Notre Joffre (parody of the Lord’s Prayer)
first published in 1914 in Le Radical de Marseille
(75 refers to the French 75-mm field gun.)
From 1914 to 1916, Joseph Joffre (1852-1931) was the commander in chief of the French armies on the Western Front.
The following parody of the Lord’s Prayer is to be replaced in its historical context. The First World War took place during the Third Republic (1870-1940), which was deeply secular—even anti-clerical for some of its elements. In 1905 in particular, Parliament had passed the law on the separation of Church and State.
Qui êtes au feu,
Que votre nom soit glorifié, que votre victoire arrive,
Que votre volonté soit faite sur la terre comme dans le ciel ;
Donnez-leur aujourd’hui votre « pain » quotidien ;
Redonnez-nous l’offensive, comme vous l’avez donnée à ceux qui les ont enfoncés ;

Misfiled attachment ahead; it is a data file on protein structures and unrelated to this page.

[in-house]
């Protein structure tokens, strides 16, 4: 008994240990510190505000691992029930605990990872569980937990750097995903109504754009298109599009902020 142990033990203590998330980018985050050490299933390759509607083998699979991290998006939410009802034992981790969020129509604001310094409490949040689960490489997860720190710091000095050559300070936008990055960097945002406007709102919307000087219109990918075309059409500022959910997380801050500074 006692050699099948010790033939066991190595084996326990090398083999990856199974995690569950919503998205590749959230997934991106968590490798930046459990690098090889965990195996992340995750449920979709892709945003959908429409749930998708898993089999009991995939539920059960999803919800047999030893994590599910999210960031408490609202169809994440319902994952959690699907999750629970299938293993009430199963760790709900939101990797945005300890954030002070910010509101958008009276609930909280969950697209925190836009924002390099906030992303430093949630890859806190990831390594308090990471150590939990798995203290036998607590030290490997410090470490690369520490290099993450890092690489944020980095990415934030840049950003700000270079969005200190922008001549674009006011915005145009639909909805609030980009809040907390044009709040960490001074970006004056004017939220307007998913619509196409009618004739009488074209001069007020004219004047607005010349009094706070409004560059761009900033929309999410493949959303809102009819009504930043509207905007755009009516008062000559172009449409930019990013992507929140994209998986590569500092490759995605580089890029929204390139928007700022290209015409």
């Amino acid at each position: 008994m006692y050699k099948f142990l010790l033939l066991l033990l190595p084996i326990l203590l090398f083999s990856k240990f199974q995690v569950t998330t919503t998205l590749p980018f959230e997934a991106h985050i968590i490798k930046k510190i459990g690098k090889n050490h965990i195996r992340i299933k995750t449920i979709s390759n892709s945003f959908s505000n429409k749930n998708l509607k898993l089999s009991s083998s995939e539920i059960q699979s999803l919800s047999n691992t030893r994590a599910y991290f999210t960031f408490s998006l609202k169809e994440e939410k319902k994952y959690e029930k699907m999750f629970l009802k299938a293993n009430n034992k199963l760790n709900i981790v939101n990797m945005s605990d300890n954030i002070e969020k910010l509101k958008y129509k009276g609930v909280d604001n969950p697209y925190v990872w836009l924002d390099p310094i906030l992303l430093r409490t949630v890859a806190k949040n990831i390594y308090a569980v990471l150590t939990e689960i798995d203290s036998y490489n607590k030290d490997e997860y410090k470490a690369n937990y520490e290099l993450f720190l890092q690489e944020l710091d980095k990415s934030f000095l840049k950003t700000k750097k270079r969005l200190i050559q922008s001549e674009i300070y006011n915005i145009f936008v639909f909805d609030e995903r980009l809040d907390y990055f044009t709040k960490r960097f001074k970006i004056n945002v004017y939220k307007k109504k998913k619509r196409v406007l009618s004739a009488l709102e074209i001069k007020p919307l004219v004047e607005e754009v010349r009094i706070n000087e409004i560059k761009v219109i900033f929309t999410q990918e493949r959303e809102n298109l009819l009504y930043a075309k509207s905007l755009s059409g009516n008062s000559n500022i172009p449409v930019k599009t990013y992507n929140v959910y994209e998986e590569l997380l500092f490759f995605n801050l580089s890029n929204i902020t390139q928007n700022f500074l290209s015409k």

Ne nous laissez pas succomber à la teutonisation, mais délivrez-nous des Boches !
Who are on the firing line,
May your name be glorified, may your victory come,
May your will be done on earth as in heaven;
Give them today your daily “bread”¹;
Give us back the offensive, as you gave it to those who broke through them;
Lead us not into Teutonisation, but deliver us from the Boches²!
¹ Here, pain, literally bread, means thrashing (un pain is still French slang for a punch, i.e. a blow with the fist).
² The origin of the French noun boche as a derogatory term for a German (soldier) is unclear. Attested in 1886, it probably shows either:
– a sense development of boche in the expression tête de boche, which is attested in 1862 and denoted an obstinate, ignorant or unintelligent person. In tête de boche, boche is probably a shortened form of caboche, meaning literally head and figuratively blockhead.
– or a shortening of Alboche, also Alleboche, attested in 1860 as a derogatory term for a German; the expression tête d’alboche is attested in 1868 in the same sense. Alboche is an alteration of Allemand, either after boche or caboche, or after slang formations in -boche, for example rigolboche, amusing, also attested in 1860 (from 1858, Rigolboche was the nickname of a French dancer, Amélie Marguerite Badel (1842-1920), credited with inventing the cancan).